In May, the NBA and SEED Project announced the official opening of NBA Academy Africa, an elite basketball training center in Thies, Senegal, for the top male and female prospects from throughout Africa. NBA Academy Africa is the first of its kind on the continent. Twelve elite male prospects will be selected following scouting programs conducted with local federations across Africa and elite skills camps hosted in Thies that started in May and will end in December. All 12 prospects will receive scholarships and training at NBA Academy Africa.
Besides NBA Academy Africa, the NBA and SEED Project also announced their plan to launch a new NBA Academy Africa facility in Saly, Senegal, for elite male prospects from throughout Africa, scheduled to open in the fall. When the new facility in Saly opens, SEED Project’s facility in Thies will house and train female prospects and younger male prospects.
According to a press release, NBA Academy Africa will employ a holistic, 360-degree approach to player development that focuses on education, leadership, character development and life skills. As part of the program, the students will compete against top competition throughout the year and will have an opportunity to be selected for travel teams that play in international tournaments and exhibition games.
NBA Academy Africa builds on the NBA’s existing basketball and youth development initiatives in Africa, including Jr. NBA programs for boys and girls ages 16 and under in Cameroon, Congo, Kenya, Morocco, Mozambique, Nigeria, Ivory Coast, Tanzania, Uganda, Senegal and South Africa. Basketball Without Borders (BWB), the NBA and FIBA’s global basketball development and community outreach program, has been held in Africa 14 times, with nine former BWB Africa campers drafted into the NBA.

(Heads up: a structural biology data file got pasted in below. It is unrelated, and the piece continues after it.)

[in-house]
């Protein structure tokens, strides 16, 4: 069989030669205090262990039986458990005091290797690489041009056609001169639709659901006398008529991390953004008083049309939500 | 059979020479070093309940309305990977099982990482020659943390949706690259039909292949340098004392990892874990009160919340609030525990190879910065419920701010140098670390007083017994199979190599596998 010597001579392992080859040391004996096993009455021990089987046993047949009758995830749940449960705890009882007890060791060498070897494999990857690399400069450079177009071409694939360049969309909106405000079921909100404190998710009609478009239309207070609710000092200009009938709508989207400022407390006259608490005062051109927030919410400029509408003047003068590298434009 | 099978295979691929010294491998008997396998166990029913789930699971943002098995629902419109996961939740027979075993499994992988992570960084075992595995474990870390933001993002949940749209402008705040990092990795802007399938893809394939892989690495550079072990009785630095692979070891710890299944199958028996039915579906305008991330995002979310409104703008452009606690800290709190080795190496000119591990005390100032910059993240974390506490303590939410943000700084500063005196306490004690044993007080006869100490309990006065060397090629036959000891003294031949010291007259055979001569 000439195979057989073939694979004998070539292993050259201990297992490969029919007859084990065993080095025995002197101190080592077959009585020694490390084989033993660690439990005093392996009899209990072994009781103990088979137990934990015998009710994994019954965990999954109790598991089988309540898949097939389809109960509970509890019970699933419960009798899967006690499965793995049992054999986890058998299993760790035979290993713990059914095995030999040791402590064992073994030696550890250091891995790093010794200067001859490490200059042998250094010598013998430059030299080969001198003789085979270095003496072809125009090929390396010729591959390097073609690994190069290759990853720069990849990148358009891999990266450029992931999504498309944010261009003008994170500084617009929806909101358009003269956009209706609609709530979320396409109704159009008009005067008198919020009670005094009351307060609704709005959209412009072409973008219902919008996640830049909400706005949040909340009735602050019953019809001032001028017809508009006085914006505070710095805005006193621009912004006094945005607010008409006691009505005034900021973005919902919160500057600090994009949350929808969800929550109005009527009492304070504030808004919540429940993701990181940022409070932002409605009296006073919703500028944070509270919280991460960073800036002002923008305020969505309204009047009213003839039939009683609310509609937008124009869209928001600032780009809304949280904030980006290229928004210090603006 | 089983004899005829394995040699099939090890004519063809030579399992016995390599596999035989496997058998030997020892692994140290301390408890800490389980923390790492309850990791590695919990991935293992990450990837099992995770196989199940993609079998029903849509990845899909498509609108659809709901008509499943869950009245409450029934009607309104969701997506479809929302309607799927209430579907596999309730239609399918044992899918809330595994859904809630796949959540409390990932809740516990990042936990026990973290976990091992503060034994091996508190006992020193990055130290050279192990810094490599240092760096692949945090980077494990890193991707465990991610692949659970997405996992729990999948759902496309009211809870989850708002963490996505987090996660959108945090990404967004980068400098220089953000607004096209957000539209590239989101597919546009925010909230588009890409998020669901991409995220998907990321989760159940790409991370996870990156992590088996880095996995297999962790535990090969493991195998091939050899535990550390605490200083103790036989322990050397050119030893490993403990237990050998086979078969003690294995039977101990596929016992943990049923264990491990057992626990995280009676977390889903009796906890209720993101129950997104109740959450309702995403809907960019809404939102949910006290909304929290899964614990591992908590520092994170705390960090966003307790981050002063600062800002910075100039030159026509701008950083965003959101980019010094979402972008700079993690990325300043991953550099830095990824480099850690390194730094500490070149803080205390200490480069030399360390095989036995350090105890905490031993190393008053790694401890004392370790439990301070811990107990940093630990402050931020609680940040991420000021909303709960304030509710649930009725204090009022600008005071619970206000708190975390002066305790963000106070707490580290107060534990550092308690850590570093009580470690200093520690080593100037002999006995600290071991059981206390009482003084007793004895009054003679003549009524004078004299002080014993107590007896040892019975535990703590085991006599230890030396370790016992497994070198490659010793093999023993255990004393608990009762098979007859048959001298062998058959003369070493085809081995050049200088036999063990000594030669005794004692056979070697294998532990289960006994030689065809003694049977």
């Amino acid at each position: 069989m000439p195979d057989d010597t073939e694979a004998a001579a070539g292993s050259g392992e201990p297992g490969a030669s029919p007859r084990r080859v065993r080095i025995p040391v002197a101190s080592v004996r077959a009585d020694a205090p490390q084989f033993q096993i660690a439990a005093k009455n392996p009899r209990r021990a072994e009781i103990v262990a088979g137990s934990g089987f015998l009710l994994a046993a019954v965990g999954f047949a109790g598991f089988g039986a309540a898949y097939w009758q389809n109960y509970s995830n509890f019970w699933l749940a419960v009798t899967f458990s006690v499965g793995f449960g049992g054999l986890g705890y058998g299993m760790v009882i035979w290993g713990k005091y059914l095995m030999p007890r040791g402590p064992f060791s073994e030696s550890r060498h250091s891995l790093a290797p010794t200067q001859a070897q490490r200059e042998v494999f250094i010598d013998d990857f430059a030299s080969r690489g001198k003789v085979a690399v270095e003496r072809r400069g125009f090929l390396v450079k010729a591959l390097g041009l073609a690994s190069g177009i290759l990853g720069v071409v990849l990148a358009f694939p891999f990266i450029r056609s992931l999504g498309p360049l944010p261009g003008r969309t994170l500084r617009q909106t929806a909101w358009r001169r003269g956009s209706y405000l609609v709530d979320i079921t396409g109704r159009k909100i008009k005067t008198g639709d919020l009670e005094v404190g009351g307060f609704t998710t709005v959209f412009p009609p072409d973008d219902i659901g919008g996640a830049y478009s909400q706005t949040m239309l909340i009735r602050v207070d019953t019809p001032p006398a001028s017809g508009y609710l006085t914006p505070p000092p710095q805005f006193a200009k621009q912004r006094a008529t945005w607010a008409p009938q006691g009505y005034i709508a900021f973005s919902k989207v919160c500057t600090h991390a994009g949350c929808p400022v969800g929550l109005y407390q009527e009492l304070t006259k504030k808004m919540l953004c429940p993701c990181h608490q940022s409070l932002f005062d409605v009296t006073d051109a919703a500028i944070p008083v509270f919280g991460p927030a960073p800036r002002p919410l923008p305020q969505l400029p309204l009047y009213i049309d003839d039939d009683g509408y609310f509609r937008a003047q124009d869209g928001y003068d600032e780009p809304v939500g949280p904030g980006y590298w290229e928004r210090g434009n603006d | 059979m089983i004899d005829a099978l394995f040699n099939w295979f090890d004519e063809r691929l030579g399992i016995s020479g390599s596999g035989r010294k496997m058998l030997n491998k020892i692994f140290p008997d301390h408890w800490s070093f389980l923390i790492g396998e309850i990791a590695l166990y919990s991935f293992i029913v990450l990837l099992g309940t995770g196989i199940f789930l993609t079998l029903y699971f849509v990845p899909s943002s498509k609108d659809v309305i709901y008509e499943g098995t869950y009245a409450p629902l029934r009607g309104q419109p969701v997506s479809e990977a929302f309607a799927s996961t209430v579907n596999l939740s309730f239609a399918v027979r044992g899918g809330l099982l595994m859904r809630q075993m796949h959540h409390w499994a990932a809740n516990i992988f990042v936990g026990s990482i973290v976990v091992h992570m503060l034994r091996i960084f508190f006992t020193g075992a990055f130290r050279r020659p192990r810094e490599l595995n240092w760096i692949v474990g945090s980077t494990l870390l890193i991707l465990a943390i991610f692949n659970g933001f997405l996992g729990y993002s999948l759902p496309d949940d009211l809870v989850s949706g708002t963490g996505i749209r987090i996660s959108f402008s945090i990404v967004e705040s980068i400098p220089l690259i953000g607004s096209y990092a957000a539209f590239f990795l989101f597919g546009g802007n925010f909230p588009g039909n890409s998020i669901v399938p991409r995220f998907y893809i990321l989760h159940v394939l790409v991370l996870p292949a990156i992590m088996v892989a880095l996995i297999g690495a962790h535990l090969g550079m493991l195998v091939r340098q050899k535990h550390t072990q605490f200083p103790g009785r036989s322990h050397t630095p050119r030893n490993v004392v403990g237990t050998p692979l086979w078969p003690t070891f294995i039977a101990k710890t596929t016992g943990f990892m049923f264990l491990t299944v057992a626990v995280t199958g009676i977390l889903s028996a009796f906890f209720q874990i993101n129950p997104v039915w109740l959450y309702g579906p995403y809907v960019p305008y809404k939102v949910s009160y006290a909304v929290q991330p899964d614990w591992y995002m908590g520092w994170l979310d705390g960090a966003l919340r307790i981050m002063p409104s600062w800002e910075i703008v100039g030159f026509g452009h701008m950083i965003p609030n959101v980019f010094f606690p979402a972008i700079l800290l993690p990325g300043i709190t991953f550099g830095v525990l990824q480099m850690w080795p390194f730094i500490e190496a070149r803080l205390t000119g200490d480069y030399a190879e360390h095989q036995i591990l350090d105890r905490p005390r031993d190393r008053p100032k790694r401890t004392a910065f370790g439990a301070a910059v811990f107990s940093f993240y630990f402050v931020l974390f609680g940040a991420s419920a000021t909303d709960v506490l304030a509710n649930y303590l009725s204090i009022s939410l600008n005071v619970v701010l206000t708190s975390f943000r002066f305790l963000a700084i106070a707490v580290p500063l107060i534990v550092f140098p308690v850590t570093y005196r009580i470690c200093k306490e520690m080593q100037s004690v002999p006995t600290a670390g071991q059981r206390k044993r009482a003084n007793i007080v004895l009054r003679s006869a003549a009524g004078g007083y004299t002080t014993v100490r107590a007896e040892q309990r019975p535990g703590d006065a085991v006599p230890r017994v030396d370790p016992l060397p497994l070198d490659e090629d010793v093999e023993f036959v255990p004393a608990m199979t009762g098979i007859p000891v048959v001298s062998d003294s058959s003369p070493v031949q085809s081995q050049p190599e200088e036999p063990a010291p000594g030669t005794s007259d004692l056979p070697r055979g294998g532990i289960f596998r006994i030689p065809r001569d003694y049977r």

Fall said he feels blessed to see the growth of SEED across Africa.
“The work we are doing at NBA Africa in some many ways dovetails with what I’ve started at SEED,” he explained. “It’s really, really an exciting time for basketball in general, but especially for us. Just humbled and blessed for the opportunity to work with such brilliant group of young people who, undoubtedly, all we’re doing is just provide the enabling factor for them to have a chance to be successful in life, first and foremost. Some of them, yes, will achieve big things in basketball, but that’s really the cherry on the top of the cake, I say.”
Fall’s journey plays out in the narrative of how the SEED Project began.
“It’s really my story, how I stumbled into basketball many, many years ago. I was helped by a generous soul, somebody who was with the Peace Corps who saw me play and helped me get a scholarship to come to the U.S. It opened my eyes to the power of sports, and also opened doors for me to meet unbelievable people along the way,” he said. “I found a career in basketball even after a short college career. I just endeavored from that point on to figure out a way to give back, especially replicating my story and we’re able to do that with number of other young people. Ultimately, we thought coming up with an organization which sole mission would be how to use sports as a conduit to socioeconomic development.
“That’s how SEED came about. SEED’s going to be 20 years old in 2018, so that’s an amazing … 20 years later seeing all the young people who have been imparted. We just want to make sure that they all continue to focus on having the duty to give back, to inspire the next generation,” said Fall. “It’s great to see now that people who are running the organization instantly are all young people that we’ve crossed paths with many, many years ago who are coming to basically carry on the torch. The mission remains the same. What is exciting is to see now people who have gone through the program coming back and taking it to even greater heights.”